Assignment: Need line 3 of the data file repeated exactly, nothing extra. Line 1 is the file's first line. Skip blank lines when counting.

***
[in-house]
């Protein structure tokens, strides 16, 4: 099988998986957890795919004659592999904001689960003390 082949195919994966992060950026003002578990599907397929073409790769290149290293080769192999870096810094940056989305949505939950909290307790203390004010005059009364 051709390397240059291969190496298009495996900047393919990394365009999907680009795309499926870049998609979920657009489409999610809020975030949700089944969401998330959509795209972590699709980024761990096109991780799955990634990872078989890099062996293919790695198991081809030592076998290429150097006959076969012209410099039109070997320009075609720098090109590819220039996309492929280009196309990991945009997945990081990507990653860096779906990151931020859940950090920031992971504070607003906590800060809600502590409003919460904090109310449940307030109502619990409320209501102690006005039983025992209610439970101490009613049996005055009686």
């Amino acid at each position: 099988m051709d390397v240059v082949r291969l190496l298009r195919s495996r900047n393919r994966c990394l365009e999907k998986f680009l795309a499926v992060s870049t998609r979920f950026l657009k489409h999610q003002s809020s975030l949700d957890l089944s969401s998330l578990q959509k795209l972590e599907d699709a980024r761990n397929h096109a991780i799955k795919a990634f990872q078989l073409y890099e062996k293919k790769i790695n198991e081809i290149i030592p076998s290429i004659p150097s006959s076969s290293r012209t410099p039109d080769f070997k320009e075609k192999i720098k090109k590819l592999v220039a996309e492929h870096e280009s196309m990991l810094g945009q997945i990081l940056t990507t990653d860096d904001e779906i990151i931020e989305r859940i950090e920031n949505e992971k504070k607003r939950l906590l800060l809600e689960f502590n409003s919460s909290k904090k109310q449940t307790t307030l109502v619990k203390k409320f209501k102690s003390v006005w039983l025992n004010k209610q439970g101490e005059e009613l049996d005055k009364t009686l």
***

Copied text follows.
């Amino acid at each position: 099988m051709d390397v240059v082949r291969l190496l298009r195919s495996r900047n393919r994966c990394l365009e999907k998986f680009l795309a499926v992060s870049t998609r979920f950026l657009k489409h999610q003002s809020s975030l949700d957890l089944s969401s998330l578990q959509k795209l972590e599907d699709a980024r761990n397929h096109a991780i799955k795919a990634f990872q078989l073409y890099e062996k293919k790769i790695n198991e081809i290149i030592p076998s290429i004659p150097s006959s076969s290293r012209t410099p039109d080769f070997k320009e075609k192999i720098k090109k590819l592999v220039a996309e492929h870096e280009s196309m990991l810094g945009q997945i990081l940056t990507t990653d860096d904001e779906i990151i931020e989305r859940i950090e920031n949505e992971k504070k607003r939950l906590l800060l809600e689960f502590n409003s919460s909290k904090k109310q449940t307790t307030l109502v619990k203390k409320f209501k102690s003390v006005w039983l025992n004010k209610q439970g101490e005059e009613l049996d005055k009364t009686l």